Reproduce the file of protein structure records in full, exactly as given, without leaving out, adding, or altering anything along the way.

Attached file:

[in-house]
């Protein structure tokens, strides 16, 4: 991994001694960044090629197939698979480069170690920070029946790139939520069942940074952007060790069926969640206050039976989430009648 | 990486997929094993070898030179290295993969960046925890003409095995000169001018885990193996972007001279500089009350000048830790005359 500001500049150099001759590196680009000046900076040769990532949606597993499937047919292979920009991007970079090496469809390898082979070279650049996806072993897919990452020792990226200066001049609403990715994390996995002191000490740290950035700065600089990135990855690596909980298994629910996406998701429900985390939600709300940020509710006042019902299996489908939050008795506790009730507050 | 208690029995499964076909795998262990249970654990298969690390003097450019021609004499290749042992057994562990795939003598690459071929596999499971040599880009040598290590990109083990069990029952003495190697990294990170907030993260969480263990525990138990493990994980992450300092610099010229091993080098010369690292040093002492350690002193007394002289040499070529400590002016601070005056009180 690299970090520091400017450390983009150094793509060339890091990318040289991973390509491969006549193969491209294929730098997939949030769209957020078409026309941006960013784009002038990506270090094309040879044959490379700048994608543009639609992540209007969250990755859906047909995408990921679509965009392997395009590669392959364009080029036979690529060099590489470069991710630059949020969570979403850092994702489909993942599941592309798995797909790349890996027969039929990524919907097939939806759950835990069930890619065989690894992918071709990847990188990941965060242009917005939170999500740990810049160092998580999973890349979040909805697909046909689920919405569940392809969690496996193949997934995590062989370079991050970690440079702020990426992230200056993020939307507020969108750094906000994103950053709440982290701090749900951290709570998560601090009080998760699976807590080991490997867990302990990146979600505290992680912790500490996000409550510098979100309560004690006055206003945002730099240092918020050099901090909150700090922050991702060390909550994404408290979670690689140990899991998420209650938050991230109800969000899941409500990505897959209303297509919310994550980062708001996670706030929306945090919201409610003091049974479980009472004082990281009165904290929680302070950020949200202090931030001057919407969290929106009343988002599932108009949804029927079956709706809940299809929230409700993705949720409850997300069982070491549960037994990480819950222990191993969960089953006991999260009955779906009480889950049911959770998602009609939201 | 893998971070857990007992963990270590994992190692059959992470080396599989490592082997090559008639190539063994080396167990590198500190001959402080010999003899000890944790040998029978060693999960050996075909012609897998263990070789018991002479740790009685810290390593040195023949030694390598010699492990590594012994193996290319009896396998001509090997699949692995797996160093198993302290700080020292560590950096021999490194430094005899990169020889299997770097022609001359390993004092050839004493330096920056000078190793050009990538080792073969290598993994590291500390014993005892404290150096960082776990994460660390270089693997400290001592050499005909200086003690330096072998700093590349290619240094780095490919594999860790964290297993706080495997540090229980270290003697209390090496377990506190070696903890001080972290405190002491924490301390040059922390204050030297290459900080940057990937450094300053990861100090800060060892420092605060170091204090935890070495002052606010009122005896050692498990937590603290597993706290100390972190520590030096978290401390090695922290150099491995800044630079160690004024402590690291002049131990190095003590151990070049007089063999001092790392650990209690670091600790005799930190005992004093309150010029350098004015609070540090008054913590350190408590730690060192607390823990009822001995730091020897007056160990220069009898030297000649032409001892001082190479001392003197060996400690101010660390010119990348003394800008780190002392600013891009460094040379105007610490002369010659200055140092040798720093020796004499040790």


[in-house]
């Protein structure tokens, strides 16, 4: 991994001694960044090629197939698979480069170690920070029946790139939520069942940074952007060790069926969640206050039976989430009648 | 990486997929094993070898030179290295993969960046925890003409095995000169001018885990193996972007001279500089009350000048830790005359 500001500049150099001759590196680009000046900076040769990532949606597993499937047919292979920009991007970079090496469809390898082979070279650049996806072993897919990452020792990226200066001049609403990715994390996995002191000490740290950035700065600089990135990855690596909980298994629910996406998701429900985390939600709300940020509710006042019902299996489908939050008795506790009730507050 | 208690029995499964076909795998262990249970654990298969690390003097450019021609004499290749042992057994562990795939003598690459071929596999499971040599880009040598290590990109083990069990029952003495190697990294990170907030993260969480263990525990138990493990994980992450300092610099010229091993080098010369690292040093002492350690002193007394002289040499070529400590002016601070005056009180 690299970090520091400017450390983009150094793509060339890091990318040289991973390509491969006549193969491209294929730098997939949030769209957020078409026309941006960013784009002038990506270090094309040879044959490379700048994608543009639609992540209007969250990755859906047909995408990921679509965009392997395009590669392959364009080029036979690529060099590489470069991710630059949020969570979403850092994702489909993942599941592309798995797909790349890996027969039929990524919907097939939806759950835990069930890619065989690894992918071709990847990188990941965060242009917005939170999500740990810049160092998580999973890349979040909805697909046909689920919405569940392809969690496996193949997934995590062989370079991050970690440079702020990426992230200056993020939307507020969108750094906000994103950053709440982290701090749900951290709570998560601090009080998760699976807590080991490997867990302990990146979600505290992680912790500490996000409550510098979100309560004690006055206003945002730099240092918020050099901090909150700090922050991702060390909550994404408290979670690689140990899991998420209650938050991230109800969000899941409500990505897959209303297509919310994550980062708001996670706030929306945090919201409610003091049974479980009472004082990281009165904290929680302070950020949200202090931030001057919407969290929106009343988002599932108009949804029927079956709706809940299809929230409700993705949720409850997300069982070491549960037994990480819950222990191993969960089953006991999260009955779906009480889950049911959770998602009609939201 | 893998971070857990007992963990270590994992190692059959992470080396599989490592082997090559008639190539063994080396167990590198500190001959402080010999003899000890944790040998029978060693999960050996075909012609897998263990070789018991002479740790009685810290390593040195023949030694390598010699492990590594012994193996290319009896396998001509090997699949692995797996160093198993302290700080020292560590950096021999490194430094005899990169020889299997770097022609001359390993004092050839004493330096920056000078190793050009990538080792073969290598993994590291500390014993005892404290150096960082776990994460660390270089693997400290001592050499005909200086003690330096072998700093590349290619240094780095490919594999860790964290297993706080495997540090229980270290003697209390090496377990506190070696903890001080972290405190002491924490301390040059922390204050030297290459900080940057990937450094300053990861100090800060060892420092605060170091204090935890070495002052606010009122005896050692498990937590603290597993706290100390972190520590030096978290401390090695922290150099491995800044630079160690004024402590690291002049131990190095003590151990070049007089063999001092790392650990209690670091600790005799930190005992004093309150010029350098004015609070540090008054913590350190408590730690060192607390823990009822001995730091020897007056160990220069009898030297000649032409001892001082190479001392003197060996400690101010660390010119990348003394800008780190002392600013891009460094040379105007610490002369010659200055140092040798720093020796004499040790």